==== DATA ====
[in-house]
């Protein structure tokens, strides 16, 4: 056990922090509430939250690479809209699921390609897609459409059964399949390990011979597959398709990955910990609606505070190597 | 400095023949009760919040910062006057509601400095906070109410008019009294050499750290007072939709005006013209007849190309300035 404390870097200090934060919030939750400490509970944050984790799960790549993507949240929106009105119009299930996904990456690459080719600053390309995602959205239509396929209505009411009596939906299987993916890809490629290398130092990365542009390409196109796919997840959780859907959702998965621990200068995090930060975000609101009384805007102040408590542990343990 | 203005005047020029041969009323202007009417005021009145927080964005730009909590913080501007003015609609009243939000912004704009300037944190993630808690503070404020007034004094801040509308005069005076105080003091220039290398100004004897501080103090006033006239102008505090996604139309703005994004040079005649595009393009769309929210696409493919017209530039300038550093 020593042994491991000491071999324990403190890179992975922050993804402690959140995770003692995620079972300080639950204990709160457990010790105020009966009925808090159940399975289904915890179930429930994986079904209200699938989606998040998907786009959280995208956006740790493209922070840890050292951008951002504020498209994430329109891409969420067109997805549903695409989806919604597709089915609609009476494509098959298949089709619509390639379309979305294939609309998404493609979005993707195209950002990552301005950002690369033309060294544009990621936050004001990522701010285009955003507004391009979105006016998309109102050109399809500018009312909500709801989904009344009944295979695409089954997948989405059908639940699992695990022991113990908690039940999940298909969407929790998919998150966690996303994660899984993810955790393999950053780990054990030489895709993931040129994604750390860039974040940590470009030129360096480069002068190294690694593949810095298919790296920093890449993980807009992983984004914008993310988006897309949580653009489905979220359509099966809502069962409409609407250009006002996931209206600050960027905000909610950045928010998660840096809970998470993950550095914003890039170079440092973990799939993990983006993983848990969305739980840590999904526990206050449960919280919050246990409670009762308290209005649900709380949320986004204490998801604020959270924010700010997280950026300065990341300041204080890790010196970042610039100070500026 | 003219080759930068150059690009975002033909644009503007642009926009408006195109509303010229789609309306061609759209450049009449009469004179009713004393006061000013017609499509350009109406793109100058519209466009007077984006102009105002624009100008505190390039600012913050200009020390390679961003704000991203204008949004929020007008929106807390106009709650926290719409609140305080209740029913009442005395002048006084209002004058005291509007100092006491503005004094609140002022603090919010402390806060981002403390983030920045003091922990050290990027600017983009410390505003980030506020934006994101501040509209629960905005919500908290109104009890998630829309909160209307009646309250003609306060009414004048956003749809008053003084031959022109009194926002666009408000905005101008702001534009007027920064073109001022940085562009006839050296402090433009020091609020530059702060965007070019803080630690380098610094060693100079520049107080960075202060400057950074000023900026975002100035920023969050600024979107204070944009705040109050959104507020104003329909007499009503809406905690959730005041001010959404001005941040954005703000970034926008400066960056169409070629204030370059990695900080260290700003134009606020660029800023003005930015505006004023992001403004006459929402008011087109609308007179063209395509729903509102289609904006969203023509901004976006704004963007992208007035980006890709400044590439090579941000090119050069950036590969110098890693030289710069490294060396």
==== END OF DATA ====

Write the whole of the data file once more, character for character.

[in-house]
């Protein structure tokens, strides 16, 4: 056990922090509430939250690479809209699921390609897609459409059964399949390990011979597959398709990955910990609606505070190597 | 400095023949009760919040910062006057509601400095906070109410008019009294050499750290007072939709005006013209007849190309300035 404390870097200090934060919030939750400490509970944050984790799960790549993507949240929106009105119009299930996904990456690459080719600053390309995602959205239509396929209505009411009596939906299987993916890809490629290398130092990365542009390409196109796919997840959780859907959702998965621990200068995090930060975000609101009384805007102040408590542990343990 | 203005005047020029041969009323202007009417005021009145927080964005730009909590913080501007003015609609009243939000912004704009300037944190993630808690503070404020007034004094801040509308005069005076105080003091220039290398100004004897501080103090006033006239102008505090996604139309703005994004040079005649595009393009769309929210696409493919017209530039300038550093 020593042994491991000491071999324990403190890179992975922050993804402690959140995770003692995620079972300080639950204990709160457990010790105020009966009925808090159940399975289904915890179930429930994986079904209200699938989606998040998907786009959280995208956006740790493209922070840890050292951008951002504020498209994430329109891409969420067109997805549903695409989806919604597709089915609609009476494509098959298949089709619509390639379309979305294939609309998404493609979005993707195209950002990552301005950002690369033309060294544009990621936050004001990522701010285009955003507004391009979105006016998309109102050109399809500018009312909500709801989904009344009944295979695409089954997948989405059908639940699992695990022991113990908690039940999940298909969407929790998919998150966690996303994660899984993810955790393999950053780990054990030489895709993931040129994604750390860039974040940590470009030129360096480069002068190294690694593949810095298919790296920093890449993980807009992983984004914008993310988006897309949580653009489905979220359509099966809502069962409409609407250009006002996931209206600050960027905000909610950045928010998660840096809970998470993950550095914003890039170079440092973990799939993990983006993983848990969305739980840590999904526990206050449960919280919050246990409670009762308290209005649900709380949320986004204490998801604020959270924010700010997280950026300065990341300041204080890790010196970042610039100070500026 | 003219080759930068150059690009975002033909644009503007642009926009408006195109509303010229789609309306061609759209450049009449009469004179009713004393006061000013017609499509350009109406793109100058519209466009007077984006102009105002624009100008505190390039600012913050200009020390390679961003704000991203204008949004929020007008929106807390106009709650926290719409609140305080209740029913009442005395002048006084209002004058005291509007100092006491503005004094609140002022603090919010402390806060981002403390983030920045003091922990050290990027600017983009410390505003980030506020934006994101501040509209629960905005919500908290109104009890998630829309909160209307009646309250003609306060009414004048956003749809008053003084031959022109009194926002666009408000905005101008702001534009007027920064073109001022940085562009006839050296402090433009020091609020530059702060965007070019803080630690380098610094060693100079520049107080960075202060400057950074000023900026975002100035920023969050600024979107204070944009705040109050959104507020104003329909007499009503809406905690959730005041001010959404001005941040954005703000970034926008400066960056169409070629204030370059990695900080260290700003134009606020660029800023003005930015505006004023992001403004006459929402008011087109609308007179063209395509729903509102289609904006969203023509901004976006704004963007992208007035980006890709400044590439090579941000090119050069950036590969110098890693030289710069490294060396």